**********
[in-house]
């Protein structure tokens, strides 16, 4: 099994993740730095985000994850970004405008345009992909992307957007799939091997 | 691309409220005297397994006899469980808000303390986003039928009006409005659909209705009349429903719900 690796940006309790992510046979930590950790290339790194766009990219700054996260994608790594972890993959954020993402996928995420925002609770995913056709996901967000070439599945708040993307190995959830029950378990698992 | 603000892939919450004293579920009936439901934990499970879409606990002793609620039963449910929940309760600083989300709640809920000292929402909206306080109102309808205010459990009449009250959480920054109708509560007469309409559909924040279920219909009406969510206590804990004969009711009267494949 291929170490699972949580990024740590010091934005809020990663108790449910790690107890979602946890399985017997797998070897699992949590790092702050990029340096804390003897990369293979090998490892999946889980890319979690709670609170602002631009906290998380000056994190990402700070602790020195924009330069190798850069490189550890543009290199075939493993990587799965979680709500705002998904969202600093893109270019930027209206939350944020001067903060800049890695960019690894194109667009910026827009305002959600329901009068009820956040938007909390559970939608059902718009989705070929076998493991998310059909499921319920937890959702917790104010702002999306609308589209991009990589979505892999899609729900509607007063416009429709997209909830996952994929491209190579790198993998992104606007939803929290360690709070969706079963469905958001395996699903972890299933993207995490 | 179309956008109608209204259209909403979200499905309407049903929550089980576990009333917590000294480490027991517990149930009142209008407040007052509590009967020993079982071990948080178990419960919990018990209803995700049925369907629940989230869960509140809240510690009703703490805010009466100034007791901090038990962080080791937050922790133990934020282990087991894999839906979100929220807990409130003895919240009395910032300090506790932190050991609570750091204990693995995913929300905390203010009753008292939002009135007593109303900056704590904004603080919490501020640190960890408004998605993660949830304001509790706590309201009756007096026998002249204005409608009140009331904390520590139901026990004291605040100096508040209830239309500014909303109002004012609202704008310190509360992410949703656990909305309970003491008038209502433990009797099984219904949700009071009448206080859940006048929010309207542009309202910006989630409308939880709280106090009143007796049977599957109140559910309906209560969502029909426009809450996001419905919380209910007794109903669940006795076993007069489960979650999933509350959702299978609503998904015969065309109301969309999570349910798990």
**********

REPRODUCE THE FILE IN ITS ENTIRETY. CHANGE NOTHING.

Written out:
[in-house]
């Protein structure tokens, strides 16, 4: 099994993740730095985000994850970004405008345009992909992307957007799939091997 | 691309409220005297397994006899469980808000303390986003039928009006409005659909209705009349429903719900 690796940006309790992510046979930590950790290339790194766009990219700054996260994608790594972890993959954020993402996928995420925002609770995913056709996901967000070439599945708040993307190995959830029950378990698992 | 603000892939919450004293579920009936439901934990499970879409606990002793609620039963449910929940309760600083989300709640809920000292929402909206306080109102309808205010459990009449009250959480920054109708509560007469309409559909924040279920219909009406969510206590804990004969009711009267494949 291929170490699972949580990024740590010091934005809020990663108790449910790690107890979602946890399985017997797998070897699992949590790092702050990029340096804390003897990369293979090998490892999946889980890319979690709670609170602002631009906290998380000056994190990402700070602790020195924009330069190798850069490189550890543009290199075939493993990587799965979680709500705002998904969202600093893109270019930027209206939350944020001067903060800049890695960019690894194109667009910026827009305002959600329901009068009820956040938007909390559970939608059902718009989705070929076998493991998310059909499921319920937890959702917790104010702002999306609308589209991009990589979505892999899609729900509607007063416009429709997209909830996952994929491209190579790198993998992104606007939803929290360690709070969706079963469905958001395996699903972890299933993207995490 | 179309956008109608209204259209909403979200499905309407049903929550089980576990009333917590000294480490027991517990149930009142209008407040007052509590009967020993079982071990948080178990419960919990018990209803995700049925369907629940989230869960509140809240510690009703703490805010009466100034007791901090038990962080080791937050922790133990934020282990087991894999839906979100929220807990409130003895919240009395910032300090506790932190050991609570750091204990693995995913929300905390203010009753008292939002009135007593109303900056704590904004603080919490501020640190960890408004998605993660949830304001509790706590309201009756007096026998002249204005409608009140009331904390520590139901026990004291605040100096508040209830239309500014909303109002004012609202704008310190509360992410949703656990909305309970003491008038209502433990009797099984219904949700009071009448206080859940006048929010309207542009309202910006989630409308939880709280106090009143007796049977599957109140559910309906209560969502029909426009809450996001419905919380209910007794109903669940006795076993007069489960979650999933509350959702299978609503998904015969065309109301969309999570349910798990």